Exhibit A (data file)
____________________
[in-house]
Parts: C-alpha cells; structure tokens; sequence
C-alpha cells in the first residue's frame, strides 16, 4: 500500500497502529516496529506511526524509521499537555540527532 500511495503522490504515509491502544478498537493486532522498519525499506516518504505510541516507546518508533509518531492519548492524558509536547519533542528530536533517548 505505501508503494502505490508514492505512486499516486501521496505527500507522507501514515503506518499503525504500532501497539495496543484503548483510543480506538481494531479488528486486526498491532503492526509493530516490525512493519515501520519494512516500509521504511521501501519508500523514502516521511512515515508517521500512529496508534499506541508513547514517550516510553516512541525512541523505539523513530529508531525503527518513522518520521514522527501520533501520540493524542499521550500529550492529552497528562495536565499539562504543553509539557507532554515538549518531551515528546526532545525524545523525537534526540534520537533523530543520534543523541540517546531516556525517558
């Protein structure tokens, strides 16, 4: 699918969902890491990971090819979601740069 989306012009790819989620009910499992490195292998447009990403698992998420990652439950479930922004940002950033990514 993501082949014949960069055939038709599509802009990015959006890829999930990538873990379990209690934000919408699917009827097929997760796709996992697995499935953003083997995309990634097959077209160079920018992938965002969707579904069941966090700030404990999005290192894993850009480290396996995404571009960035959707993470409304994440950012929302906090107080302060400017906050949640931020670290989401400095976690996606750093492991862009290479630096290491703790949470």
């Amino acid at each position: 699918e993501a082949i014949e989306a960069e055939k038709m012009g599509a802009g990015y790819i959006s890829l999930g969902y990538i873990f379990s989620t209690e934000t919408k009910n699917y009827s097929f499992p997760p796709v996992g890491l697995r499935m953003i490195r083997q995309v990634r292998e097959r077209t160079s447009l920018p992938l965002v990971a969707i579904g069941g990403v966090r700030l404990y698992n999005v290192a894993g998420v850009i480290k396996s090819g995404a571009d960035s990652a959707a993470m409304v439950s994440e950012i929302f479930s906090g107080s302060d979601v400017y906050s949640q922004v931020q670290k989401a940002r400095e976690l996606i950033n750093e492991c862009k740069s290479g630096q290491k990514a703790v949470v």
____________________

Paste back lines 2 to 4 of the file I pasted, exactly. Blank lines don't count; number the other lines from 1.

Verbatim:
Parts: C-alpha cells; structure tokens; sequence
C-alpha cells in the first residue's frame, strides 16, 4: 500500500497502529516496529506511526524509521499537555540527532 500511495503522490504515509491502544478498537493486532522498519525499506516518504505510541516507546518508533509518531492519548492524558509536547519533542528530536533517548 505505501508503494502505490508514492505512486499516486501521496505527500507522507501514515503506518499503525504500532501497539495496543484503548483510543480506538481494531479488528486486526498491532503492526509493530516490525512493519515501520519494512516500509521504511521501501519508500523514502516521511512515515508517521500512529496508534499506541508513547514517550516510553516512541525512541523505539523513530529508531525503527518513522518520521514522527501520533501520540493524542499521550500529550492529552497528562495536565499539562504543553509539557507532554515538549518531551515528546526532545525524545523525537534526540534520537533523530543520534543523541540517546531516556525517558
């Protein structure tokens, strides 16, 4: 699918969902890491990971090819979601740069 989306012009790819989620009910499992490195292998447009990403698992998420990652439950479930922004940002950033990514 993501082949014949960069055939038709599509802009990015959006890829999930990538873990379990209690934000919408699917009827097929997760796709996992697995499935953003083997995309990634097959077209160079920018992938965002969707579904069941966090700030404990999005290192894993850009480290396996995404571009960035959707993470409304994440950012929302906090107080302060400017906050949640931020670290989401400095976690996606750093492991862009290479630096290491703790949470």